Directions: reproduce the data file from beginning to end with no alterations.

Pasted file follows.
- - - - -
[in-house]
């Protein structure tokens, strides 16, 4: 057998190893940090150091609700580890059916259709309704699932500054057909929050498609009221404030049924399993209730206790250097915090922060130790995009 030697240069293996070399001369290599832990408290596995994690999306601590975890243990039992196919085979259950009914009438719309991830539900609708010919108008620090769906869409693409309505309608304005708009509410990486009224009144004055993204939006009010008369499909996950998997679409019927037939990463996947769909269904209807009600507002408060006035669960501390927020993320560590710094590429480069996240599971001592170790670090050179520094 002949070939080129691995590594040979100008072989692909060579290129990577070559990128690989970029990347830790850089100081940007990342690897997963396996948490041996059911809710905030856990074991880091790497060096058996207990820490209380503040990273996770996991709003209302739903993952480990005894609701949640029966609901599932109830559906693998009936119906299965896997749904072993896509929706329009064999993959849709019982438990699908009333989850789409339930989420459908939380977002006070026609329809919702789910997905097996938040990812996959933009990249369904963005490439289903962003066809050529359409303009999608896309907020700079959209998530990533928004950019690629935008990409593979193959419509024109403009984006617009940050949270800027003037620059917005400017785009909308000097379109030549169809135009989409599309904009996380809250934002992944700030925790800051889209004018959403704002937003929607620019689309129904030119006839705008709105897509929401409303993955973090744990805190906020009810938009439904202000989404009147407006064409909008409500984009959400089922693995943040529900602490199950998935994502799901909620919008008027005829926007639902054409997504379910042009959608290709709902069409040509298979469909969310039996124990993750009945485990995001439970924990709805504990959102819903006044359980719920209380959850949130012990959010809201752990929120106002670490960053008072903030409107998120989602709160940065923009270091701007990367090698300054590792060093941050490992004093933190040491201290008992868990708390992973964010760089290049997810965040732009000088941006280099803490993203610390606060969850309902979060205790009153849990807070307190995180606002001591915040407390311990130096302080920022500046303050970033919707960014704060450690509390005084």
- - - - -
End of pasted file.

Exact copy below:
[in-house]
């Protein structure tokens, strides 16, 4: 057998190893940090150091609700580890059916259709309704699932500054057909929050498609009221404030049924399993209730206790250097915090922060130790995009 030697240069293996070399001369290599832990408290596995994690999306601590975890243990039992196919085979259950009914009438719309991830539900609708010919108008620090769906869409693409309505309608304005708009509410990486009224009144004055993204939006009010008369499909996950998997679409019927037939990463996947769909269904209807009600507002408060006035669960501390927020993320560590710094590429480069996240599971001592170790670090050179520094 002949070939080129691995590594040979100008072989692909060579290129990577070559990128690989970029990347830790850089100081940007990342690897997963396996948490041996059911809710905030856990074991880091790497060096058996207990820490209380503040990273996770996991709003209302739903993952480990005894609701949640029966609901599932109830559906693998009936119906299965896997749904072993896509929706329009064999993959849709019982438990699908009333989850789409339930989420459908939380977002006070026609329809919702789910997905097996938040990812996959933009990249369904963005490439289903962003066809050529359409303009999608896309907020700079959209998530990533928004950019690629935008990409593979193959419509024109403009984006617009940050949270800027003037620059917005400017785009909308000097379109030549169809135009989409599309904009996380809250934002992944700030925790800051889209004018959403704002937003929607620019689309129904030119006839705008709105897509929401409303993955973090744990805190906020009810938009439904202000989404009147407006064409909008409500984009959400089922693995943040529900602490199950998935994502799901909620919008008027005829926007639902054409997504379910042009959608290709709902069409040509298979469909969310039996124990993750009945485990995001439970924990709805504990959102819903006044359980719920209380959850949130012990959010809201752990929120106002670490960053008072903030409107998120989602709160940065923009270091701007990367090698300054590792060093941050490992004093933190040491201290008992868990708390992973964010760089290049997810965040732009000088941006280099803490993203610390606060969850309902979060205790009153849990807070307190995180606002001591915040407390311990130096302080920022500046303050970033919707960014704060450690509390005084």